One Man's Meat

By E.B. White,

Why should I read it?

1 author picked One Man's Meat as one of their favorite books, and they share why you should read it.

What is this book about?

Too personal for an almanac, too sophisticated for a domestic history, and too funny and self-doubting for a literary journal, One Man's Meat can best be described as a primer of a countryman's lessons a timeless recounting of experience that will never go out of style.


Watching The World: 1934-1944

By Raymond Clapper,

Book cover of Watching The World: 1934-1944

Why this book?

Largely forgotten today, Ray Clapper was perhaps the most highly respected American newspaper columnist and radio personality of the 1930s and 1940s. Especially adept at sketching the domestic political scene, Clapper restores the nation's wartime leaders to life for modern readers in this collection of excerpts from his columns. President Franklin Roosevelt was "always supremely self-confident, sometimes angry, eager to exchange gossip, quick to make a humorous dig at the expense of some opponent or critic, and especially of a stuffed shirt." By contrast, Governor Thomas Dewey of New York, who ran against Roosevelt in the presidential election of 1944, was "too slippery with words to inspire any confidence." Clapper reserved his harshest judgment for the wartime Congress, which he deemed "a collection of 2-cent politicians who could serve well enough in simpler days," but whose "ignorance and provincialism" rendered them "incapable of meeting the needs of modern government."

Watching The World: 1934-1944

By Raymond Clapper,

Why should I read it?

1 author picked Watching The World as one of their favorite books, and they share why you should read it.

What is this book about?

Book by Clapper, Raymond


State of the Nation

By John Dos Passos,

Book cover of State of the Nation

Why this book?

Reading Dos Passos’ account of his own travels across wartime America is a valuable corrective to the long-standing myth of a united home front, with civilians cheerfully sacrificing for the boys overseas. Instead, Dos Passos found rising rates of worker absenteeism in defense plants, management executives turning blind eyes to defects in airplanes in the name of profits, and lonely wives of defense workers living in makeshift housing going “trailerwacky” for lack of companionship. And when coal miners walked out on strike in 1943, imperiling war production, one miner explained to Dos Passos that “it’s the tough guys make themselves respected in this man’s country, the tough guys an’ the big winds.”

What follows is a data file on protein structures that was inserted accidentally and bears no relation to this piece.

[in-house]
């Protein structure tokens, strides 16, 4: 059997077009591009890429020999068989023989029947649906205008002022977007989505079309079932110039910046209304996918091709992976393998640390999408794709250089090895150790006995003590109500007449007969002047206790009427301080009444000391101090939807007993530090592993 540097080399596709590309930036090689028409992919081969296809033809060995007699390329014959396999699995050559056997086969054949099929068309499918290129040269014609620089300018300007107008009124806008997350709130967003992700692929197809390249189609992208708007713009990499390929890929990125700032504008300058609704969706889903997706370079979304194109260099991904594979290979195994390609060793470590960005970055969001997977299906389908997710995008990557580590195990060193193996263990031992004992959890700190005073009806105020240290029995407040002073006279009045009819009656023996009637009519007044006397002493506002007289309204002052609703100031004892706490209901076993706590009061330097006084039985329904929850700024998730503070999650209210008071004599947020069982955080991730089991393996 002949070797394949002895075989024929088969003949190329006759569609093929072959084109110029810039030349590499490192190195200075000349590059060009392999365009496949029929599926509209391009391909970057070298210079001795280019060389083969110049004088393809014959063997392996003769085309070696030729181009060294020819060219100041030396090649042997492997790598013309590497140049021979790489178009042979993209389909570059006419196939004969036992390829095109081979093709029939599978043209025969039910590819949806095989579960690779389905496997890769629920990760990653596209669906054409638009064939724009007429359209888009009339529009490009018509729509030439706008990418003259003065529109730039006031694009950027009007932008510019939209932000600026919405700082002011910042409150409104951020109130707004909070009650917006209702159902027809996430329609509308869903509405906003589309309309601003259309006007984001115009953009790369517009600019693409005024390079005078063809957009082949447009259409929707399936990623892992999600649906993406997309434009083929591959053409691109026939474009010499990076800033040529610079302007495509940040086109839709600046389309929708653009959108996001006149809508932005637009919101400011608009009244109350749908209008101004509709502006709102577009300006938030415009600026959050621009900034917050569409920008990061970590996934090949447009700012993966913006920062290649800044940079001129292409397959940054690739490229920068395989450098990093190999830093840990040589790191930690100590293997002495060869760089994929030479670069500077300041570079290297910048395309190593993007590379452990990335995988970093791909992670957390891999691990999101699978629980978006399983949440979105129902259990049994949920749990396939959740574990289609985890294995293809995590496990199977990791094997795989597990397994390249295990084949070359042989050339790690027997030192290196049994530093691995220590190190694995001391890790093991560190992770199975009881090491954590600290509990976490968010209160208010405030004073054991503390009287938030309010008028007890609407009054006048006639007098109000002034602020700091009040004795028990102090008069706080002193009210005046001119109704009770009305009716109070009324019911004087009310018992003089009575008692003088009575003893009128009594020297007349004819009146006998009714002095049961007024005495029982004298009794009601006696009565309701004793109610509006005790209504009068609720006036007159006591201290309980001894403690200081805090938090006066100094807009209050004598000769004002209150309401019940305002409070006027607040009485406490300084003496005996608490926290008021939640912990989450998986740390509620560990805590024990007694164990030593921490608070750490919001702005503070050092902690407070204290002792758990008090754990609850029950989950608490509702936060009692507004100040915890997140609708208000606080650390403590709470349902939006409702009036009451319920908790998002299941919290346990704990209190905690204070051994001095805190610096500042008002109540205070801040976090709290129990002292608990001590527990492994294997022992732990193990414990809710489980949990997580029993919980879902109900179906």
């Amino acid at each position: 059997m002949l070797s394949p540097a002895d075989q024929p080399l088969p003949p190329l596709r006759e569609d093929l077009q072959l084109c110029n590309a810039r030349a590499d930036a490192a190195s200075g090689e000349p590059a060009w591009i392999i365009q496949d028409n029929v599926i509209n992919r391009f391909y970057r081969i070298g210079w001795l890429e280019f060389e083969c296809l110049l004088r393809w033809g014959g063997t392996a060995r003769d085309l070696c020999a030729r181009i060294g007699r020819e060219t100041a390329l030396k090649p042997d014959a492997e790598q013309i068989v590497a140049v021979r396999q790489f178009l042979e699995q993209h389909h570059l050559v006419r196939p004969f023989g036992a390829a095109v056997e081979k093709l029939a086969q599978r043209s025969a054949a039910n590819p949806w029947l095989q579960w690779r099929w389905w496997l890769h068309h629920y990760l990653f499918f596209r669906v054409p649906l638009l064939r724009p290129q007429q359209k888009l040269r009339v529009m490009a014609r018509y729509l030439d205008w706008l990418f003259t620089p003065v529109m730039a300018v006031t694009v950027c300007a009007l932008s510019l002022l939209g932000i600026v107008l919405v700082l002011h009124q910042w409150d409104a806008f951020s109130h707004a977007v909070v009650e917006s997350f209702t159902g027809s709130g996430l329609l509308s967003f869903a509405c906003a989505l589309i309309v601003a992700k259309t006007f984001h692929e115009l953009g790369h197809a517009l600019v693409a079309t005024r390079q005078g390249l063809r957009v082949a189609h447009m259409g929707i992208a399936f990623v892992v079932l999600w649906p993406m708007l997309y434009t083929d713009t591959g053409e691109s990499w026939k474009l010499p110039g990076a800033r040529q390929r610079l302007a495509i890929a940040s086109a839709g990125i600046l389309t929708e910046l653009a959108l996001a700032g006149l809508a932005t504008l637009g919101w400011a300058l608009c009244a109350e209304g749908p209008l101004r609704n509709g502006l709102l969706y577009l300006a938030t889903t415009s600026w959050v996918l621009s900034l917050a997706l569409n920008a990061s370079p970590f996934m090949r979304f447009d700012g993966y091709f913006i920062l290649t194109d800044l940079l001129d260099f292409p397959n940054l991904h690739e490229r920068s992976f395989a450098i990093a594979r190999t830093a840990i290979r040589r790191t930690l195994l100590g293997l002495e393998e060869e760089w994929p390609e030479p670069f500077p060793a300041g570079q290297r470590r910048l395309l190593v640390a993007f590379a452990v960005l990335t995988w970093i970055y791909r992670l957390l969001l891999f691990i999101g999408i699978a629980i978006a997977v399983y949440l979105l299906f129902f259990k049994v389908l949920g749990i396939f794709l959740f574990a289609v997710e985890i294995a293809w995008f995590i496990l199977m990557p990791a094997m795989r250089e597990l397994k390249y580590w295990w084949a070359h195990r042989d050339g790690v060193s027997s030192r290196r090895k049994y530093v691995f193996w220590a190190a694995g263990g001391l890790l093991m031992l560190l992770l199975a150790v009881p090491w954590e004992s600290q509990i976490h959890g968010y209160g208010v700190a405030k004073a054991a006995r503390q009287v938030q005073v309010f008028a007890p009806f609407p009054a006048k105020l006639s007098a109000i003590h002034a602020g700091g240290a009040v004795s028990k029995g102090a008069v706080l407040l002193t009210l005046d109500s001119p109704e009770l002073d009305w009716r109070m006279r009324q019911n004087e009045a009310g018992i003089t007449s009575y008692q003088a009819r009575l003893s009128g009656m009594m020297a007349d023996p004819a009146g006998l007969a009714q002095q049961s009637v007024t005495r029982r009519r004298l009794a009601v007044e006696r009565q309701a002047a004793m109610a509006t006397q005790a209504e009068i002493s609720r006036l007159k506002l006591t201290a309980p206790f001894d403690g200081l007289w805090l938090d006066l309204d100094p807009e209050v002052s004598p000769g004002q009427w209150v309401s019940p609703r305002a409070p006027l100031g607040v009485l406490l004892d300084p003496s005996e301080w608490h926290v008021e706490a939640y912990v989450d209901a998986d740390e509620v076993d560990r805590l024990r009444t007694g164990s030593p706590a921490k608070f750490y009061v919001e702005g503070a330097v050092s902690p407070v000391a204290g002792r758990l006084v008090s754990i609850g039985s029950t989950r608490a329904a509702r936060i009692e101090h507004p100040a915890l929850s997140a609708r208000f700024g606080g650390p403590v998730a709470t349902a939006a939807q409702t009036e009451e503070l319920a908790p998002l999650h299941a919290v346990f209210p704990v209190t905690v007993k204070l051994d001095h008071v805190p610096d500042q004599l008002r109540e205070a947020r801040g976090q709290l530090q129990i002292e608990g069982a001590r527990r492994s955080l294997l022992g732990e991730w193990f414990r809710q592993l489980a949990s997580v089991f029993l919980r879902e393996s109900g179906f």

State of the Nation

By John Dos Passos,

Why should I read it?

1 author picked State of the Nation as one of their favorite books, and they share why you should read it.


Public Journal: Marginal Notes on Wartime America

By Max Lerner,

Book cover of Public Journal: Marginal Notes on Wartime America

Why this book?

A former philosophy professor who joined the staff of the illustrious New York newspaper PM following Pearl Harbor, Lerner provides a scholarly perspective on home front developments. “America at war,” he decided, “is an America torn from many of its moorings, in which everything is having to move at a quicker pace.” Among Lerner’s subjects are juvenile delinquency, especially the rise of teenage amateur prostitutes; women in wartime (“the men make war happen, but it happens to women”); and the increase in racial intolerance — not only against Japanese-Americans, but Mexicans and Jews as well.

Public Journal: Marginal Notes on Wartime America

By Max Lerner,

Why should I read it?

1 author picked Public Journal as one of their favorite books, and they share why you should read it.